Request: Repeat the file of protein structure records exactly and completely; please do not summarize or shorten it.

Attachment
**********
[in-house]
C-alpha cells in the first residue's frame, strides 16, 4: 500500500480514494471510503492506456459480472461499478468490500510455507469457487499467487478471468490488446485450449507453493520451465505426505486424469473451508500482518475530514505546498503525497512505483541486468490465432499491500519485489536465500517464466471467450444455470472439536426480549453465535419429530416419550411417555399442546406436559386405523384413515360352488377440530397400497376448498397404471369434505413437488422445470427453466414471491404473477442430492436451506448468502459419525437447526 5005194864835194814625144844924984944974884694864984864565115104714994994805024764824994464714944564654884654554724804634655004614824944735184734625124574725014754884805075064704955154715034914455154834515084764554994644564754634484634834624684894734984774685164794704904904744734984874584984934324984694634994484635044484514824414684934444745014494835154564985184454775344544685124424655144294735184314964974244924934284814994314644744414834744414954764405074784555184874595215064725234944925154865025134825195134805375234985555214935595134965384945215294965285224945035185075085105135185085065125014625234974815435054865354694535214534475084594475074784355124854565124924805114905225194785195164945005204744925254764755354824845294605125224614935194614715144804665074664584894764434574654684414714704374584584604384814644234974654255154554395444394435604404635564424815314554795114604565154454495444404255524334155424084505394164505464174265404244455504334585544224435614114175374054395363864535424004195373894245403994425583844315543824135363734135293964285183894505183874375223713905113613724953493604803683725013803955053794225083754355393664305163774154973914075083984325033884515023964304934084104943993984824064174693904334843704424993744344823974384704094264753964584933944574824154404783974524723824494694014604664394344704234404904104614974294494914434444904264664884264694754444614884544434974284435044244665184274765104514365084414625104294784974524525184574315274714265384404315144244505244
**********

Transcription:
[in-house]
C-alpha cells in the first residue's frame, strides 16, 4: 500500500480514494471510503492506456459480472461499478468490500510455507469457487499467487478471468490488446485450449507453493520451465505426505486424469473451508500482518475530514505546498503525497512505483541486468490465432499491500519485489536465500517464466471467450444455470472439536426480549453465535419429530416419550411417555399442546406436559386405523384413515360352488377440530397400497376448498397404471369434505413437488422445470427453466414471491404473477442430492436451506448468502459419525437447526 5005194864835194814625144844924984944974884694864984864565115104714994994805024764824994464714944564654884654554724804634655004614824944735184734625124574725014754884805075064704955154715034914455154834515084764554994644564754634484634834624684894734984774685164794704904904744734984874584984934324984694634994484635044484514824414684934444745014494835154564985184454775344544685124424655144294735184314964974244924934284814994314644744414834744414954764405074784555184874595215064725234944925154865025134825195134805375234985555214935595134965384945215294965285224945035185075085105135185085065125014625234974815435054865354694535214534475084594475074784355124854565124924805114905225194785195164945005204744925254764755354824845294605125224614935194614715144804665074664584894764434574654684414714704374584584604384814644234974654255154554395444394435604404635564424815314554795114604565154454495444404255524334155424084505394164505464174265404244455504334585544224435614114175374054395363864535424004195373894245403994425583844315543824135363734135293964285183894505183874375223713905113613724953493604803683725013803955053794225083754355393664305163774154973914075083984325033884515023964304934084104943993984824064174693904334843704424993744344823974384704094264753964584933944574824154404783974524723824494694014604664394344704234404904104614974294494914434444904264664884264694754444614884544434974284435044244665184274765104514365084414625104294784974524525184574315274714265384404315144244505244